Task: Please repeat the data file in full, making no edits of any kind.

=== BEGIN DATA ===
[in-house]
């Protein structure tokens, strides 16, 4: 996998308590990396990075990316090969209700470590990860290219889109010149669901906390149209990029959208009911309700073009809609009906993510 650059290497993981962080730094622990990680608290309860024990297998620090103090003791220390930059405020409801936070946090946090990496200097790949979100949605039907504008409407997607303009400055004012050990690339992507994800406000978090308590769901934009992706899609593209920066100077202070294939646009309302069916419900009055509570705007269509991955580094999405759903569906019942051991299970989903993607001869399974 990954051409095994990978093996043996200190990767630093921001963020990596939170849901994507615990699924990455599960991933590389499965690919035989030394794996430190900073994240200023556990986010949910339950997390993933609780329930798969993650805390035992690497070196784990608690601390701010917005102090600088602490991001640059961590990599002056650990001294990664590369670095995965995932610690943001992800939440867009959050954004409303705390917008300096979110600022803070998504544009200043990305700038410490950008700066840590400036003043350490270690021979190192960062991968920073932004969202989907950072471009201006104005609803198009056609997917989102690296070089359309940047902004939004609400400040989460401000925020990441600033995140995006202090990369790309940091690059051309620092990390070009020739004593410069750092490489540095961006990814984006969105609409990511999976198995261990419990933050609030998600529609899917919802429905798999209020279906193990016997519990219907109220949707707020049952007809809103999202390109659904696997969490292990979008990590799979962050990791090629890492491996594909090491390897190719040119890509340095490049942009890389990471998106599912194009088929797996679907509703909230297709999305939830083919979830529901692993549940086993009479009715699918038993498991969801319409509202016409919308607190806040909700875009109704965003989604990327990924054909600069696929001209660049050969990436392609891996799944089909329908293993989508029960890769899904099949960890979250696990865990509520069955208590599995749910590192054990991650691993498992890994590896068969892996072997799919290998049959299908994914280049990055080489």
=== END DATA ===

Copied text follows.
[in-house]
């Protein structure tokens, strides 16, 4: 996998308590990396990075990316090969209700470590990860290219889109010149669901906390149209990029959208009911309700073009809609009906993510 650059290497993981962080730094622990990680608290309860024990297998620090103090003791220390930059405020409801936070946090946090990496200097790949979100949605039907504008409407997607303009400055004012050990690339992507994800406000978090308590769901934009992706899609593209920066100077202070294939646009309302069916419900009055509570705007269509991955580094999405759903569906019942051991299970989903993607001869399974 990954051409095994990978093996043996200190990767630093921001963020990596939170849901994507615990699924990455599960991933590389499965690919035989030394794996430190900073994240200023556990986010949910339950997390993933609780329930798969993650805390035992690497070196784990608690601390701010917005102090600088602490991001640059961590990599002056650990001294990664590369670095995965995932610690943001992800939440867009959050954004409303705390917008300096979110600022803070998504544009200043990305700038410490950008700066840590400036003043350490270690021979190192960062991968920073932004969202989907950072471009201006104005609803198009056609997917989102690296070089359309940047902004939004609400400040989460401000925020990441600033995140995006202090990369790309940091690059051309620092990390070009020739004593410069750092490489540095961006990814984006969105609409990511999976198995261990419990933050609030998600529609899917919802429905798999209020279906193990016997519990219907109220949707707020049952007809809103999202390109659904696997969490292990979008990590799979962050990791090629890492491996594909090491390897190719040119890509340095490049942009890389990471998106599912194009088929797996679907509703909230297709999305939830083919979830529901692993549940086993009479009715699918038993498991969801319409509202016409919308607190806040909700875009109704965003989604990327990924054909600069696929001209660049050969990436392609891996799944089909329908293993989508029960890769899904099949960890979250696990865990509520069955208590599995749910590192054990991650691993498992890994590896068969892996072997799919290998049959299908994914280049990055080489």